1. Participating in social justice centered groups, libraries, faith-based organizations, and social media that support racial justice. The hardest lesson I had to learn through the experience of living in the U.S. is that nothing can be transcended unless it is confronted head on. Placing Band-Aids on scarred wounds do not change people but looking through the timeline of events on how we landed here may bring forward much needed answers to the source of our complexities.

2. Questioning our biases and impression management on how we relate to the people we label as “other” in our communities. We must not fear the “other” but rather seek to find places of mutual interests and understanding. Telling a single story of another person only exacerbates ignorance and our fear of the unknown.

3. Delegitimizing respectability politics because these tactics bury ourselves so we can full show up as our authentic selves. Respectability Politics is a “performance” because these approaches reinforce within-group stratification though it’s use is to contradict stereotypes.

4. Understanding that our standards though used as survival mechanisms can be another form to encourage ways to un-uplift black communities. You cannot fix that you ignore.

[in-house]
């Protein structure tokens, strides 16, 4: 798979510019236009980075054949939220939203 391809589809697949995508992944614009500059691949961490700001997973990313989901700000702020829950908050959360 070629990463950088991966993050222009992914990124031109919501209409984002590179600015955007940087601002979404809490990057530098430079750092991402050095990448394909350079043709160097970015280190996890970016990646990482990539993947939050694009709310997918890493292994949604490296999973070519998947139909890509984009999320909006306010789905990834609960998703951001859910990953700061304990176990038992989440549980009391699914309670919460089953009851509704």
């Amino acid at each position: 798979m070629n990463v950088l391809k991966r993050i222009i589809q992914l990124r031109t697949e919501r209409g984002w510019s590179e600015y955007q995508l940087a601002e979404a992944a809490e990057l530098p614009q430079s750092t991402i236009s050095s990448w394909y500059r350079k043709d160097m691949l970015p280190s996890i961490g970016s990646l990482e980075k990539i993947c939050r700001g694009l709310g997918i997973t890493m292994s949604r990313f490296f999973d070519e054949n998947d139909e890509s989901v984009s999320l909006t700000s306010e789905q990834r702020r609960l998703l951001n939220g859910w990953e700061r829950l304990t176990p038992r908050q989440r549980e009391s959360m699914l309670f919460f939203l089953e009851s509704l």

References:

  1. Black with some white privilege.2018.https://www.nytimes.com/2018/02/10/opinion/sunday/black-with-some-white-privilege.html
  2. Performing a Vanilla Self: Respectability Politics, Social Class, and the Digital World. 2018. Journal of Computer-Mediated Community.
  3. Unpacking White Privilege and Prejudice. 2018. Red Table Talk Facebook series
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by saintdicvenchele

Venchele Saint Dic is the author of Journey to Redemption and Faith in the Amazon Best-selling book Passport to Self-Discovery Volume 2. She is the Founder of MESFAMI Care Inc on Facebook and on Instagram @Mesfami_CareInc. She has demonstrated leadership and innovation in public health, health equity, communications, public outreach, social inclusion and diversity, among many others.

Venchele is an experienced writer, editor and native French speaker with cognate education in Public Health. Her focus is to improve accessibility to health services while supporting education, economic empowerment and counseling as critical building blocks which empower families to survive and thrive through life changing events. MESFAMI Care Inc. facilitates community institutions by voluntarily supporting families with the knowledge, skills and services required to survive in changing social, and economic environments.

Her past writing stories have been included on Harness Magazine, YMK The Creative Guru, Black News, The Minority Business Finance Scoop, The Above Ground Railroad, BlackOwnedandOperated, Greater Diversity News, Southeast Queens Scoop, BlackNewsZone, The Peace Corps Press Release, DMV Daily, BlackState, Thrive Global, Gratitude Circle, Medium, LinkedIn, and the newsletter of Peace Corps Senegal, Simmons College and Friends of the Library Montgomery County. Additional information on the nature of her work can be found on her Author profile at amazon.com/author/venchelesaintdic.